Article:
Training the Brain: Neuropolicy, Education, and Rhetoric

In the last twenty years, brain-based arguments have profoundly affected how education policy is formed. If you can support a policy with scientific evidence about the brain, it seems, you increase its chances of adoption. These arguments—which I am calling neuropolicy arguments, (following WHO)—rely upon neuroscience or psychology research as a warrant for a policy claim.

I will argue in Training the Brain that these arguments do not stem simply from overzealous popularizers but, often, from researchers themselves. While scientists often publicly assert their independence from politics, in the case of education policy neuroscientists, psychologists and other researchers participate in several ways. They may do so by 1) “seeding” policy considerations in their articles, 2) by serving as spokespeople in popular articles, 3) by popularizing their own work in books or articles, 4) by founding for-profit educational companies and convincing school districts to adopt them, and/or 5) by lobbying directly to influence education policy. In fact, brain researchers of all stripes have significantly impacted education policy, with little discussion about when and why it is appropriate for them to do so. Because those of us who are affected by those policies (student, teachers, and parents) are seldom brain researchers themselves, we are often called upon to trust such research and accept it as definitive, even when the policies promoted raise ethical or practical issues.

Rhetoric and Neuroscience

In collaboration with scholars at the Center for Cognitive Neuroscience, I conduct research into the rhetorical shapings of neuroscience findings.Team members include Gregory Appelbaum in the Department of Psychiatry and Behavioral Sciences at Duke University,  Jim Moody in the Department of Sociology at Duke, Scott Huettel in the Center for Cognitive Neuroscience at Duke, and Duke undergraduate student Elizabeth Beam. Our research examines how rhetoric and neuroscience intersect in contemporary discourse.

Our research so far has resulted in the following publications:

“This is Your Brain on Rhetoric”: Research Directions for NeuroRhetorics.”(co-author, L. Gregory Appelbaum), Rhetoric Society Quarterly, special issue on NeuroRhetorics, 40.5 (2010): 411-437. Download full text.

“Mapping the Semantic Structure of Cognitive Neuroscience.” (co-authors Elizabeth Beam, Scott Huettel, James Moody, and L. Gregory Appelbaum). Journal of Cognitive Neuroscience (preprint ahead of publication, March, 2014). Download full text.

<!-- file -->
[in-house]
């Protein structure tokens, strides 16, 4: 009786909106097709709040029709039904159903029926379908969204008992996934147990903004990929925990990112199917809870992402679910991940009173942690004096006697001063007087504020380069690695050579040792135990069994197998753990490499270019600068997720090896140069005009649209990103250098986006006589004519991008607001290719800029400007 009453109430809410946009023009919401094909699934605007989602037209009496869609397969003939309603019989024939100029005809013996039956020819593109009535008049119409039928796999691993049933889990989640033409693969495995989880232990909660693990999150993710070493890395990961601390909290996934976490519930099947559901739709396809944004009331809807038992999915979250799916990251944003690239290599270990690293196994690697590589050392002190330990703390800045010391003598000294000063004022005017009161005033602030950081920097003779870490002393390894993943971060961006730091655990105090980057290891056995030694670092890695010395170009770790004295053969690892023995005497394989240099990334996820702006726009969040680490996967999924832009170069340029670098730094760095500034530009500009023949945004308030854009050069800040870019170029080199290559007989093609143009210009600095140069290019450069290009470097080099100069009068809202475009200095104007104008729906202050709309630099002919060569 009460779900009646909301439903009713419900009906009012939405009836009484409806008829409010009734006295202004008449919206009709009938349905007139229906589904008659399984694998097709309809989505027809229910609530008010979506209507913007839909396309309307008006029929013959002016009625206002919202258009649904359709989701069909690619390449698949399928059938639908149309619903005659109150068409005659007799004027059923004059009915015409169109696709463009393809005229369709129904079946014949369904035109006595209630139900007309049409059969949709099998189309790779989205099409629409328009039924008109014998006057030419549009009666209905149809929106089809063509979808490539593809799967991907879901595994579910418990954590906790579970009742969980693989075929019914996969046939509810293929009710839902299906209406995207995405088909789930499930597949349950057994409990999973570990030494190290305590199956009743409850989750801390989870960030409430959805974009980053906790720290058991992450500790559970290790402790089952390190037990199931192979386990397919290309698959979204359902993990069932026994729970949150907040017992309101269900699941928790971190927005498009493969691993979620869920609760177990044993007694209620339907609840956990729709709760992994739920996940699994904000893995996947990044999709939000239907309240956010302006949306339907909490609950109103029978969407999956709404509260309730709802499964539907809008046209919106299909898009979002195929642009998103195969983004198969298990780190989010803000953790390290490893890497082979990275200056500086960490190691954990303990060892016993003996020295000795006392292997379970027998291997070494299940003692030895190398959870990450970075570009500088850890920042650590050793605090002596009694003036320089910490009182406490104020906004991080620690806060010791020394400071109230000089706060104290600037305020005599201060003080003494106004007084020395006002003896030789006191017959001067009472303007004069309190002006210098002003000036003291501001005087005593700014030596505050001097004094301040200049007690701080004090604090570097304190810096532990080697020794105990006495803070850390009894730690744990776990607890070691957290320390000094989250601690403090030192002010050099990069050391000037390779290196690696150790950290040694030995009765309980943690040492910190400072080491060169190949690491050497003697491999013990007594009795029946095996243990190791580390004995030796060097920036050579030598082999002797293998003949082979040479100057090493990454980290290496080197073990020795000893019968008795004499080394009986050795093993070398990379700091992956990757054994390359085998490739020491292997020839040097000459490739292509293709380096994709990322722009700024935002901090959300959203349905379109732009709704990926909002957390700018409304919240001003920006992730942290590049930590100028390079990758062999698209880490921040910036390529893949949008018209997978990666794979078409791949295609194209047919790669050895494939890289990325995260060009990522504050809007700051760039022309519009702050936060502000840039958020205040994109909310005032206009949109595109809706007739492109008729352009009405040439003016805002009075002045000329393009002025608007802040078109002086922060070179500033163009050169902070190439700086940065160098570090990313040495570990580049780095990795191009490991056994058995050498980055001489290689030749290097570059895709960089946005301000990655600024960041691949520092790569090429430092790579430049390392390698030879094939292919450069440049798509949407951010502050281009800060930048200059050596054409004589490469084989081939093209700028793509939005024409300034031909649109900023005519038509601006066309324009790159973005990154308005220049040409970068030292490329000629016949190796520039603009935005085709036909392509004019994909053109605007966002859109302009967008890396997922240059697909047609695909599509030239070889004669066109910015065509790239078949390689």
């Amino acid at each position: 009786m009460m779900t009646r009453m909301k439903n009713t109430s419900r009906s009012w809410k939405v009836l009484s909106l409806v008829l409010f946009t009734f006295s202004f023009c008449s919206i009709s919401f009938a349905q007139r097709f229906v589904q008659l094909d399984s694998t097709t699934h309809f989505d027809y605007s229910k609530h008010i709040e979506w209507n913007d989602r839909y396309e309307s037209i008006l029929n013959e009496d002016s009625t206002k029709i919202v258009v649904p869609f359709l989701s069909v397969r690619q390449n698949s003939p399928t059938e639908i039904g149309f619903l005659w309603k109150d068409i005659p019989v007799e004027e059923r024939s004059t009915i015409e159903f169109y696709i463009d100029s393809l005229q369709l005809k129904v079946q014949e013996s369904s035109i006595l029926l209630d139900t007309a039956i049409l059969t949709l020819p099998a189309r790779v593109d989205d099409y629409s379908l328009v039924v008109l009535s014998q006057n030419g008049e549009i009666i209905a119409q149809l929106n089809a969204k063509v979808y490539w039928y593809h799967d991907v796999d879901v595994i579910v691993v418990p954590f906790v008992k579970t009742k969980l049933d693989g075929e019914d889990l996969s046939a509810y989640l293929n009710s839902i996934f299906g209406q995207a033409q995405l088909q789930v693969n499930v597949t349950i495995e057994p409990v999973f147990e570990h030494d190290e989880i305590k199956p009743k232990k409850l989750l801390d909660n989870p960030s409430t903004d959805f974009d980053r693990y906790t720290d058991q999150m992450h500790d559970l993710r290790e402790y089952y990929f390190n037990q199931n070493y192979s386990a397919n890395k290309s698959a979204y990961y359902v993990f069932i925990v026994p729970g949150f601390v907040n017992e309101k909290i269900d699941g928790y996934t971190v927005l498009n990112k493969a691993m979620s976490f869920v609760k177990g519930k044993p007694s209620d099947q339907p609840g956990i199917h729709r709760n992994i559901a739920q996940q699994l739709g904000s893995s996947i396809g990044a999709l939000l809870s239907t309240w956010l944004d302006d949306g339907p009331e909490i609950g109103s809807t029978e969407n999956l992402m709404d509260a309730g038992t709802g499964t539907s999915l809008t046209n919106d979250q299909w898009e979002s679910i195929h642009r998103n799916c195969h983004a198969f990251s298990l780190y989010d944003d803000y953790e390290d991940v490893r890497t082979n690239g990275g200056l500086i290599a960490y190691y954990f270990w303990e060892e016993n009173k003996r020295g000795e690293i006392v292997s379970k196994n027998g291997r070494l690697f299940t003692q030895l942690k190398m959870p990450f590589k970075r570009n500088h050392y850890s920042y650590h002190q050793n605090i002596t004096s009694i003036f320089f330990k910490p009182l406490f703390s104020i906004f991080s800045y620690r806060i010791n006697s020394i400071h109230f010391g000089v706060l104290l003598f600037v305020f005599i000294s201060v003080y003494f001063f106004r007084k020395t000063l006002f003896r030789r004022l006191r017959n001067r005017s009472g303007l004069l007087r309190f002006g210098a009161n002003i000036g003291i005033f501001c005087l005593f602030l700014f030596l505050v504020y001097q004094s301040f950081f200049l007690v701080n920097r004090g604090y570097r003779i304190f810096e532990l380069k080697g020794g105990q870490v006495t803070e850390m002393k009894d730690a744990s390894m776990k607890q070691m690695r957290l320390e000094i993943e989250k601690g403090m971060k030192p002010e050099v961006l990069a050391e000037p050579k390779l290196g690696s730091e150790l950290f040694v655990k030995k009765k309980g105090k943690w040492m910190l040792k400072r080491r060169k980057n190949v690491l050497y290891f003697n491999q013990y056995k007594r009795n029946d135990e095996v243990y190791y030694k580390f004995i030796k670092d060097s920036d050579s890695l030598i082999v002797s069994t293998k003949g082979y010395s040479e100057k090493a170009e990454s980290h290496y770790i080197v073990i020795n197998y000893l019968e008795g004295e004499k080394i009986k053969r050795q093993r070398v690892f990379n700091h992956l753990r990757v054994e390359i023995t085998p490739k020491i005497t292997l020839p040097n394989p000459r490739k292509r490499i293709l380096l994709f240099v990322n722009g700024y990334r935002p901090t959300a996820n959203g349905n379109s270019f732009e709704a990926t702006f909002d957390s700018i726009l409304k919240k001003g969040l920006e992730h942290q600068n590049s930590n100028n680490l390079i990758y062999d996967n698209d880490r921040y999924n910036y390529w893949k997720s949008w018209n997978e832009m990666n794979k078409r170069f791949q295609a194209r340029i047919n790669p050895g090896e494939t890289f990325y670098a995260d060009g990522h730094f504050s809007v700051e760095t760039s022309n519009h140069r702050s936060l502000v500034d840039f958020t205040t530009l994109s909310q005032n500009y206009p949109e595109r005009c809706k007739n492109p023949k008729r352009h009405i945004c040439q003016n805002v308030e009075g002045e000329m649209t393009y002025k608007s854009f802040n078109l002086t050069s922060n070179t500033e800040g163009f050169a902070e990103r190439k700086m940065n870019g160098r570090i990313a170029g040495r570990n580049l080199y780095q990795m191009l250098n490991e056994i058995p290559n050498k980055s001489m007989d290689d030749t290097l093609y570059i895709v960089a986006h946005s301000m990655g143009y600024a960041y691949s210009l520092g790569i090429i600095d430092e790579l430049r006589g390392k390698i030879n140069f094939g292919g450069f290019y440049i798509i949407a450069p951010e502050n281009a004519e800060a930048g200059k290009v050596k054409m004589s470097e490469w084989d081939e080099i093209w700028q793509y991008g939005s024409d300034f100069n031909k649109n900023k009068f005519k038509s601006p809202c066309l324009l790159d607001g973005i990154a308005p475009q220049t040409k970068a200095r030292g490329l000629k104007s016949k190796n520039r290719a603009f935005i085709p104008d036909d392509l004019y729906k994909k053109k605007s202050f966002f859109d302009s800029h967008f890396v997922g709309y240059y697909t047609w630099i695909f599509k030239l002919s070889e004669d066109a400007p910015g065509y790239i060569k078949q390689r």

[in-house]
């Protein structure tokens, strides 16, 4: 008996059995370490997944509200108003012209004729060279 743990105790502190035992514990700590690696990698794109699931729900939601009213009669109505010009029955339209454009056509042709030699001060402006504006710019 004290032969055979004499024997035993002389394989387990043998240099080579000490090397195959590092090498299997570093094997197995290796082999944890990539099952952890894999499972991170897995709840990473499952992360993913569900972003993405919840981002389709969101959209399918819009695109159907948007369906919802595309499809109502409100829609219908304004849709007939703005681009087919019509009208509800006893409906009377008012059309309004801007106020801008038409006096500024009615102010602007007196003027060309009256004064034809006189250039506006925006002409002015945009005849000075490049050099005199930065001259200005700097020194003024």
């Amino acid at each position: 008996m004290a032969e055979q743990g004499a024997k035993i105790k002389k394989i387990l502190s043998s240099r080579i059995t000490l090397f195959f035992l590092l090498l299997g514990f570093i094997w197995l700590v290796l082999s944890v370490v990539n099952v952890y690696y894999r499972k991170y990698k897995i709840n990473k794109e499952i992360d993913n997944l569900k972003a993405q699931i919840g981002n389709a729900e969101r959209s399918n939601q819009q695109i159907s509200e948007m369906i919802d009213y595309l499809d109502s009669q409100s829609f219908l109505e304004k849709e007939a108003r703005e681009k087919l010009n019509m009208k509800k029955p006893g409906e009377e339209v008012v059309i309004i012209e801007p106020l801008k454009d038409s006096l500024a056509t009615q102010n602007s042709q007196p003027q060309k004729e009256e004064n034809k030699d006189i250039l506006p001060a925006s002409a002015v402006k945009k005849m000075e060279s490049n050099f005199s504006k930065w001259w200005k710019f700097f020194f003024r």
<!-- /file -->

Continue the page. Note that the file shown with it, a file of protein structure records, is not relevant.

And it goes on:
Current research projects examine the rhetorical effects of scientific abstracts in neuroscience publications. In “Mapping the Intrinsic Structure of Cognitive Neuroscience,” we are pursuing a quantitative (coding) assessment of the rhetorical language used in recent peer-reviewed neuroscience journals. In this work we make use of social networking analyses to investigate the relationship between theoretical, anatomical, and descriptive categories and ultimately how these may vary depending on the article in which they appear (manuscript currently under review).

Writing Diabetes/Dancing Diabetes

Can crafting stories about the illness experience help patients with chronic conditions? How can dance-based movement encourage people with diabetes to develop self-efficacy? This series of projects sought to answer these questions through workshop-based interventions that draw on humanities concepts. The research team is now analyzing study results using concepts drawn from literary and rhetorical theory, narratology, and phenomenology.  Our initial comes from a $25,000 FIRE grant [Fostering Inter-disciplinary Research Explorations] awarded by UNC’s Vice Chancellor for Research and an Undergraduate Strike Team grant. See more at the HHIVE Lab website.

The Genre Project

With my colleagues in the Writing Program, Department of English and Comparative Literature at UNC-Chapel Hill, I am investigating the genres students read and write across the disciplines, both at UNC and beyond. The first phase of the project involves determining what genres are most commonly taught in undergraduate science, social science, and humanities classes. Results will be posted here as they are generated. Later phases will extend this research to other institutions, and then  study examples of student writing across the curriculum to identify strategies students use to compose new genres. Ultimately, we hope these findings can improve first year writing instruction at UNC and around the country. For more information, including publications and reports, see

A bubble chart showing the genres most commonly taught at UNC-Chapel Hill in undergraduate science courses. The chart shows that research reports, empirical reports, and short discussion questions are among the most common genres.

Caption: Genres common in undergraduate science syllabi at UNC.